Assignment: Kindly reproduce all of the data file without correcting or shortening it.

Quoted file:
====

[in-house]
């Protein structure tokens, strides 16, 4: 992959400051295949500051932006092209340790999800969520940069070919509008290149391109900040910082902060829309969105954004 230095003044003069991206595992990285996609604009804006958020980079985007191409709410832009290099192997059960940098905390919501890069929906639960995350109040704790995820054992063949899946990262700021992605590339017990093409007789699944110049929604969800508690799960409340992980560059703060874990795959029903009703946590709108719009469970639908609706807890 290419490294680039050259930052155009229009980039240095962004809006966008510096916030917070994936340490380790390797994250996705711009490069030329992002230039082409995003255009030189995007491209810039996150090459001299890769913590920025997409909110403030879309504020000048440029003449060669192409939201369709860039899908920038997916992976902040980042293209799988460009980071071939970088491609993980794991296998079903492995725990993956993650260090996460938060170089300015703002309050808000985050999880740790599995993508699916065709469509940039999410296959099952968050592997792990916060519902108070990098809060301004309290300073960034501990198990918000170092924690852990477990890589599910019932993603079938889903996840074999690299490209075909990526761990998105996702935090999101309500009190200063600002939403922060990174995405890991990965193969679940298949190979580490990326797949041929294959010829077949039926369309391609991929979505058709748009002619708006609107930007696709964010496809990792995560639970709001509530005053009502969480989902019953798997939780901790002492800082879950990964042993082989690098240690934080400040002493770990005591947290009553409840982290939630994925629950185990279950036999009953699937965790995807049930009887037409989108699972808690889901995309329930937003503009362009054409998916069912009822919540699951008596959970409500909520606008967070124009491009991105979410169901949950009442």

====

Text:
[in-house]
């Protein structure tokens, strides 16, 4: 992959400051295949500051932006092209340790999800969520940069070919509008290149391109900040910082902060829309969105954004 230095003044003069991206595992990285996609604009804006958020980079985007191409709410832009290099192997059960940098905390919501890069929906639960995350109040704790995820054992063949899946990262700021992605590339017990093409007789699944110049929604969800508690799960409340992980560059703060874990795959029903009703946590709108719009469970639908609706807890 290419490294680039050259930052155009229009980039240095962004809006966008510096916030917070994936340490380790390797994250996705711009490069030329992002230039082409995003255009030189995007491209810039996150090459001299890769913590920025997409909110403030879309504020000048440029003449060669192409939201369709860039899908920038997916992976902040980042293209799988460009980071071939970088491609993980794991296998079903492995725990993956993650260090996460938060170089300015703002309050808000985050999880740790599995993508699916065709469509940039999410296959099952968050592997792990916060519902108070990098809060301004309290300073960034501990198990918000170092924690852990477990890589599910019932993603079938889903996840074999690299490209075909990526761990998105996702935090999101309500009190200063600002939403922060990174995405890991990965193969679940298949190979580490990326797949041929294959010829077949039926369309391609991929979505058709748009002619708006609107930007696709964010496809990792995560639970709001509530005053009502969480989902019953798997939780901790002492800082879950990964042993082989690098240690934080400040002493770990005591947290009553409840982290939630994925629950185990279950036999009953699937965790995807049930009887037409989108699972808690889901995309329930937003503009362009054409998916069912009822919540699951008596959970409500909520606008967070124009491009991105979410169901949950009442």